Great info guys! That is exactly the info I was looking for. the boat under consideration has dealt with some of those single handed concerns but there is no substitute for weight I the rail and I get that. It is part of my hesitation.
So here's the thing, almost any racer-cruiser from the IOR era was designed to sail with a lot of weight on the rail. A 37-38 footer might have had 9-10 people onboard in heavy air with everyone perched on the rail upwind and reaching.
But that also meant carrying a couple thousand pounds of people and gear. So while it meant that you could carry more sail area into higher wind speeds, it also meant that you also needed to carry more sail area to offset the greater weight.
IOR era boats would carry very large sail inventories. They might have a light#1, Heavy#1, #2, #3,#4, and storm jib, and sail changes were very common.
With modern high modulus sail cloth, the wind range of any of these sails is greatly increased.
Because a high tech sail is much lighter than a Dacron sail with similar stretch characteristics, the high tech sail will maintain it's flying shape into much lighter winds. Because a high tech sail actually stretches less than a Dacron sail, the same sail can be carried into a much higher wind as well.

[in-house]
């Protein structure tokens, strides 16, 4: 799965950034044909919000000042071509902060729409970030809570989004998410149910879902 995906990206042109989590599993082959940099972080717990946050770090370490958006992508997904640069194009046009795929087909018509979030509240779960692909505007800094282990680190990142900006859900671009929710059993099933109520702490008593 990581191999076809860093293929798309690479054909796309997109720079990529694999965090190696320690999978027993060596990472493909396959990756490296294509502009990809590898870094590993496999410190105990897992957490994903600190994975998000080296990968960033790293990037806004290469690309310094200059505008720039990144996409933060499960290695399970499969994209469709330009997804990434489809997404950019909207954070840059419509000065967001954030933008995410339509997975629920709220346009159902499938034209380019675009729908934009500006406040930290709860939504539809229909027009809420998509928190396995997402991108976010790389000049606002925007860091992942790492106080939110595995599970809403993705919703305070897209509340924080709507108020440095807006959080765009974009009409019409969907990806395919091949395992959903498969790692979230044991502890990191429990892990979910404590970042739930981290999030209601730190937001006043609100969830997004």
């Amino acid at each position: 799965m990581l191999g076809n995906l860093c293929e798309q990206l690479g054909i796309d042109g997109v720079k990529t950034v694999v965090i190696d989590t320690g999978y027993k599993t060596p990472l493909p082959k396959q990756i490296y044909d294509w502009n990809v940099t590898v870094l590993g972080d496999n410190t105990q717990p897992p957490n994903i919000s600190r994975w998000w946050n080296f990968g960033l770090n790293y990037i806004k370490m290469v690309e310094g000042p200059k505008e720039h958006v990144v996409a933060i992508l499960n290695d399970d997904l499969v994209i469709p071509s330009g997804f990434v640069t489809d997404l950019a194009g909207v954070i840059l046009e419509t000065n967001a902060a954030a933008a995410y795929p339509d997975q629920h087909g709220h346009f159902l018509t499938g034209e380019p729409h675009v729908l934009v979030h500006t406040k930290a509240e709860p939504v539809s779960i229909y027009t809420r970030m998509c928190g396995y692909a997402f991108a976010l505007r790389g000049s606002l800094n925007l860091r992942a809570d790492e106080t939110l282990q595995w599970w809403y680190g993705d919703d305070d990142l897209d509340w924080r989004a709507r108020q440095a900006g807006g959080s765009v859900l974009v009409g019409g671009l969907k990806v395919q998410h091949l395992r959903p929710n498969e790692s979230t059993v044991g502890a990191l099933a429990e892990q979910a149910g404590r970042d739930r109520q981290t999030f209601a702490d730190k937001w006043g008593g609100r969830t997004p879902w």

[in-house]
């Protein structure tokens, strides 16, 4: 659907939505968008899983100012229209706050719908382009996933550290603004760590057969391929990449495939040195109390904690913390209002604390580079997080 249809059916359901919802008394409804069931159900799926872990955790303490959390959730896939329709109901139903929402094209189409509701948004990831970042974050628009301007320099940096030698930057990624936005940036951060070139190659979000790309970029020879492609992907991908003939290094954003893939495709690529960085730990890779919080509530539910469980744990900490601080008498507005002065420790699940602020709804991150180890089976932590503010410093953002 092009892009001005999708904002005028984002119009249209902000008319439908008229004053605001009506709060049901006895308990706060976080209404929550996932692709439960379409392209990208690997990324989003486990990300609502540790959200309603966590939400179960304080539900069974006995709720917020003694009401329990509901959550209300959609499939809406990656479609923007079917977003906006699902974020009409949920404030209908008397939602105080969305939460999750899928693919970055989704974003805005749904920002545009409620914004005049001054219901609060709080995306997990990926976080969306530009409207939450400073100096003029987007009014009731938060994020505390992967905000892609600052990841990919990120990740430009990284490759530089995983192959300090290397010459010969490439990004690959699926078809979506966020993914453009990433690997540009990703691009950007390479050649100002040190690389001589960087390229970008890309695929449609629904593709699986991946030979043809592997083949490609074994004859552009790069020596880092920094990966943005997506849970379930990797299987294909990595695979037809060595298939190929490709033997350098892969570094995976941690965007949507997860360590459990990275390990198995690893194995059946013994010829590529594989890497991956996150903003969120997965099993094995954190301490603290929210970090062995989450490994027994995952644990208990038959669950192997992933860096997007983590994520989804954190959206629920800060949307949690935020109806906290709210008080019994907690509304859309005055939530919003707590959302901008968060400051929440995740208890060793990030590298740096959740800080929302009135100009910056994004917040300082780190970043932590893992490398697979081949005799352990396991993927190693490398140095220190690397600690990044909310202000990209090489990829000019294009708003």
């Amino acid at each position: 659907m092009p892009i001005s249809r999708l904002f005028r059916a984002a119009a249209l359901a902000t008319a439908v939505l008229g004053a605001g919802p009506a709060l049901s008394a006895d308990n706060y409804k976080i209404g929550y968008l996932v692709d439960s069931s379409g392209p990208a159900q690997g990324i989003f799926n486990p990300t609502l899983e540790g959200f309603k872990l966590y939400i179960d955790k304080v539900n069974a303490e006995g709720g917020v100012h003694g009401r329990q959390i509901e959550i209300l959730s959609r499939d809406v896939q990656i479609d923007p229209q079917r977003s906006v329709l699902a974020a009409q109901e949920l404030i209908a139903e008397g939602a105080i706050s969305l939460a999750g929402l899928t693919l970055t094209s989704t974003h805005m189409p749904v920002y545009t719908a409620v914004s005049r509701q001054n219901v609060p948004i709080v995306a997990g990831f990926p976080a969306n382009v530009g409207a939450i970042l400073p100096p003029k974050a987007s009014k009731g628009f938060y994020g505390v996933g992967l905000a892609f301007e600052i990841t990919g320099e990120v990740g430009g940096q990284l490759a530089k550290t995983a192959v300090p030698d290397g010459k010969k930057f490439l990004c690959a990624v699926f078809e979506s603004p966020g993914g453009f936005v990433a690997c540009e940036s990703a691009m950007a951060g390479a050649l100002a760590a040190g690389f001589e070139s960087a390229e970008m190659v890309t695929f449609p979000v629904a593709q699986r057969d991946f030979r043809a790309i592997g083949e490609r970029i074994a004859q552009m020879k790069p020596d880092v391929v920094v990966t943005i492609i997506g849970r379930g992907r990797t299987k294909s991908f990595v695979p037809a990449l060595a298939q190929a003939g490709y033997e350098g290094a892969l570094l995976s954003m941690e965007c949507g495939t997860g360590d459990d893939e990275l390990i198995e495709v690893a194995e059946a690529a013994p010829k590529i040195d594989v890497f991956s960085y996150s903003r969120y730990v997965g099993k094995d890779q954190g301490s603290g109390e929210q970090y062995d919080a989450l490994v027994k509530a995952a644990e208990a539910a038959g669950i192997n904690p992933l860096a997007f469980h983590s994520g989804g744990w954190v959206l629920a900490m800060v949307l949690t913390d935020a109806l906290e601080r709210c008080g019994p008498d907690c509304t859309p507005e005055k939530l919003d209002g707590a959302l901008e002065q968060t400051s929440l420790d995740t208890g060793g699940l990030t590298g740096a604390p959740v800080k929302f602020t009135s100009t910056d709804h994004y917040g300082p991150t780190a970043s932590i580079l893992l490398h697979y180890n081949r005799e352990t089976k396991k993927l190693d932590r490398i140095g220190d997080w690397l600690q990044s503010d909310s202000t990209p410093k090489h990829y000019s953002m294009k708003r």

What I did to develop my short-handed sail inventory was to develop a skewed SA/D for my boat. For displacement, I started with the published dry weight and I added 500 lbs for normal sailing gear, water in the tanks and consumables, and 1500 lbs for crew and their gear. I then calculated the sail area with the 155% Genoa, and calculated the SA/D in that configuration.
I then took off the 1500 lbs of crew weight an calculated the sail area needed to achieve the same SA/D without the weight. By subtracting the mainsail, I came up with the smaller size Genoa that I wanted for the single handed Genoa.
The reality is that there will be some performance loss due to the lack of added stability from crew on the rail, but it is no where near as bad as you might think.
This is partially true because modern sails can be bladed out much more effectively than Dacron or the old Kevlar sails. It's partially true because less weight means less drag and less drag means that you don't need as much sail area.
In real racing conditions, single-handing I often correct out over fully crewed boats in a broad range of conditions but particularly in lighter winds and heavy air.
While high tech sails cost more initially, they have a much larger wind range replacing 2 or 3 sails. But also a good quality and properly spec's high tech sail will last longer than a lower tech sail in terms of holding it's shape which is why many one design classes which previously prohibited high tech sails to keep costs down, now permit high tech sails.
By way of example, my prior AP high tech jib lasted 10 years and was only destroyed when I got caught in 40 knots of wind and could not furl it.